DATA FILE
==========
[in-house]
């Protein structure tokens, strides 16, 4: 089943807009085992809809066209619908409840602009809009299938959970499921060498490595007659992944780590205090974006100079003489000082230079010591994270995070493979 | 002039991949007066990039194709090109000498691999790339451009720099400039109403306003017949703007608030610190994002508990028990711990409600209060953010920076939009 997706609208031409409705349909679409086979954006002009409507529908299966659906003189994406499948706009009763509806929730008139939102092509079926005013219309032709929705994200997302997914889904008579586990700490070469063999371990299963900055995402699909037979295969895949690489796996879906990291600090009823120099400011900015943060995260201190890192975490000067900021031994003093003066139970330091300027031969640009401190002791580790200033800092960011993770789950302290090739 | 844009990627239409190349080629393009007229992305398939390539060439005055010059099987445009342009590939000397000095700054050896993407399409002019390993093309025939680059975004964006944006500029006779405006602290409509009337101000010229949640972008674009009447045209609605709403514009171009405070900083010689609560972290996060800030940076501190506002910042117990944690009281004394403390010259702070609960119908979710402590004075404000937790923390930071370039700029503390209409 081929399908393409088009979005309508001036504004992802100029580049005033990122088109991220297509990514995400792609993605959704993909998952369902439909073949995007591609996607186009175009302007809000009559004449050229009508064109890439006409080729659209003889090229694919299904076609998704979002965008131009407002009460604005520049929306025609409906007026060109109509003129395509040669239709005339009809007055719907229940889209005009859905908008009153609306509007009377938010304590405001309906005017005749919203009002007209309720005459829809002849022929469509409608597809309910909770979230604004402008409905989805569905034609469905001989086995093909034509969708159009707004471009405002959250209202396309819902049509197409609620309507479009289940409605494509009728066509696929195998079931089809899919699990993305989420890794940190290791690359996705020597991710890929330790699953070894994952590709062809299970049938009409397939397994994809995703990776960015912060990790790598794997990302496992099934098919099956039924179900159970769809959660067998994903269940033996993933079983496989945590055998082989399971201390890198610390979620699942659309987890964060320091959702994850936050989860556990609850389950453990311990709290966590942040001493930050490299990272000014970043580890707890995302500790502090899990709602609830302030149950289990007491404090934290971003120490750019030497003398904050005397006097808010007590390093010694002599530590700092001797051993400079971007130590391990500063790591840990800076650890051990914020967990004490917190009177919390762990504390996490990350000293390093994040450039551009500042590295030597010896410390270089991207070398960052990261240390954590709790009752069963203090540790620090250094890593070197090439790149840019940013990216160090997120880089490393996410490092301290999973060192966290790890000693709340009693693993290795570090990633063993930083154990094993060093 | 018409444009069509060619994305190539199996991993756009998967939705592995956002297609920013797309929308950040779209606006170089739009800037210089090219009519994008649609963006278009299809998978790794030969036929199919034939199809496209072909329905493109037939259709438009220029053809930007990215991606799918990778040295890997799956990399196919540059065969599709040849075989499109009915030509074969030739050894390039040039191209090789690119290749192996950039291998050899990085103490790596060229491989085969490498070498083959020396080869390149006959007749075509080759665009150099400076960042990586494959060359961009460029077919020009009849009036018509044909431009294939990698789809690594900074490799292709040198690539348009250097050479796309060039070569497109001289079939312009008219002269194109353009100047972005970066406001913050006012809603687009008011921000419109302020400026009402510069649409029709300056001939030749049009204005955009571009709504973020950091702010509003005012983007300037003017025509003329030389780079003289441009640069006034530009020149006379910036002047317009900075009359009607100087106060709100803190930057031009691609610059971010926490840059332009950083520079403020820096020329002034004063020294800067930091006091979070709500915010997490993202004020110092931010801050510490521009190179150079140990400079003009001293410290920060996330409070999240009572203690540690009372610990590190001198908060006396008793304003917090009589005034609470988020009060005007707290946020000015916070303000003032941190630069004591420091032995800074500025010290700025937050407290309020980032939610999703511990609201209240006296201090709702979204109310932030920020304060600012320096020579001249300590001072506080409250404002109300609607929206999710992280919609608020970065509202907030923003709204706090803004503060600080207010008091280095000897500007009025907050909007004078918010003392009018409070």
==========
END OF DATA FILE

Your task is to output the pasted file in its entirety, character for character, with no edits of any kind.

[in-house]
């Protein structure tokens, strides 16, 4: 089943807009085992809809066209619908409840602009809009299938959970499921060498490595007659992944780590205090974006100079003489000082230079010591994270995070493979 | 002039991949007066990039194709090109000498691999790339451009720099400039109403306003017949703007608030610190994002508990028990711990409600209060953010920076939009 997706609208031409409705349909679409086979954006002009409507529908299966659906003189994406499948706009009763509806929730008139939102092509079926005013219309032709929705994200997302997914889904008579586990700490070469063999371990299963900055995402699909037979295969895949690489796996879906990291600090009823120099400011900015943060995260201190890192975490000067900021031994003093003066139970330091300027031969640009401190002791580790200033800092960011993770789950302290090739 | 844009990627239409190349080629393009007229992305398939390539060439005055010059099987445009342009590939000397000095700054050896993407399409002019390993093309025939680059975004964006944006500029006779405006602290409509009337101000010229949640972008674009009447045209609605709403514009171009405070900083010689609560972290996060800030940076501190506002910042117990944690009281004394403390010259702070609960119908979710402590004075404000937790923390930071370039700029503390209409 081929399908393409088009979005309508001036504004992802100029580049005033990122088109991220297509990514995400792609993605959704993909998952369902439909073949995007591609996607186009175009302007809000009559004449050229009508064109890439006409080729659209003889090229694919299904076609998704979002965008131009407002009460604005520049929306025609409906007026060109109509003129395509040669239709005339009809007055719907229940889209005009859905908008009153609306509007009377938010304590405001309906005017005749919203009002007209309720005459829809002849022929469509409608597809309910909770979230604004402008409905989805569905034609469905001989086995093909034509969708159009707004471009405002959250209202396309819902049509197409609620309507479009289940409605494509009728066509696929195998079931089809899919699990993305989420890794940190290791690359996705020597991710890929330790699953070894994952590709062809299970049938009409397939397994994809995703990776960015912060990790790598794997990302496992099934098919099956039924179900159970769809959660067998994903269940033996993933079983496989945590055998082989399971201390890198610390979620699942659309987890964060320091959702994850936050989860556990609850389950453990311990709290966590942040001493930050490299990272000014970043580890707890995302500790502090899990709602609830302030149950289990007491404090934290971003120490750019030497003398904050005397006097808010007590390093010694002599530590700092001797051993400079971007130590391990500063790591840990800076650890051990914020967990004490917190009177919390762990504390996490990350000293390093994040450039551009500042590295030597010896410390270089991207070398960052990261240390954590709790009752069963203090540790620090250094890593070197090439790149840019940013990216160090997120880089490393996410490092301290999973060192966290790890000693709340009693693993290795570090990633063993930083154990094993060093 | 018409444009069509060619994305190539199996991993756009998967939705592995956002297609920013797309929308950040779209606006170089739009800037210089090219009519994008649609963006278009299809998978790794030969036929199919034939199809496209072909329905493109037939259709438009220029053809930007990215991606799918990778040295890997799956990399196919540059065969599709040849075989499109009915030509074969030739050894390039040039191209090789690119290749192996950039291998050899990085103490790596060229491989085969490498070498083959020396080869390149006959007749075509080759665009150099400076960042990586494959060359961009460029077919020009009849009036018509044909431009294939990698789809690594900074490799292709040198690539348009250097050479796309060039070569497109001289079939312009008219002269194109353009100047972005970066406001913050006012809603687009008011921000419109302020400026009402510069649409029709300056001939030749049009204005955009571009709504973020950091702010509003005012983007300037003017025509003329030389780079003289441009640069006034530009020149006379910036002047317009900075009359009607100087106060709100803190930057031009691609610059971010926490840059332009950083520079403020820096020329002034004063020294800067930091006091979070709500915010997490993202004020110092931010801050510490521009190179150079140990400079003009001293410290920060996330409070999240009572203690540690009372610990590190001198908060006396008793304003917090009589005034609470988020009060005007707290946020000015916070303000003032941190630069004591420091032995800074500025010290700025937050407290309020980032939610999703511990609201209240006296201090709702979204109310932030920020304060600012320096020579001249300590001072506080409250404002109300609607929206999710992280919609608020970065509202907030923003709204706090803004503060600080207010008091280095000897500007009025907050909007004078918010003392009018409070």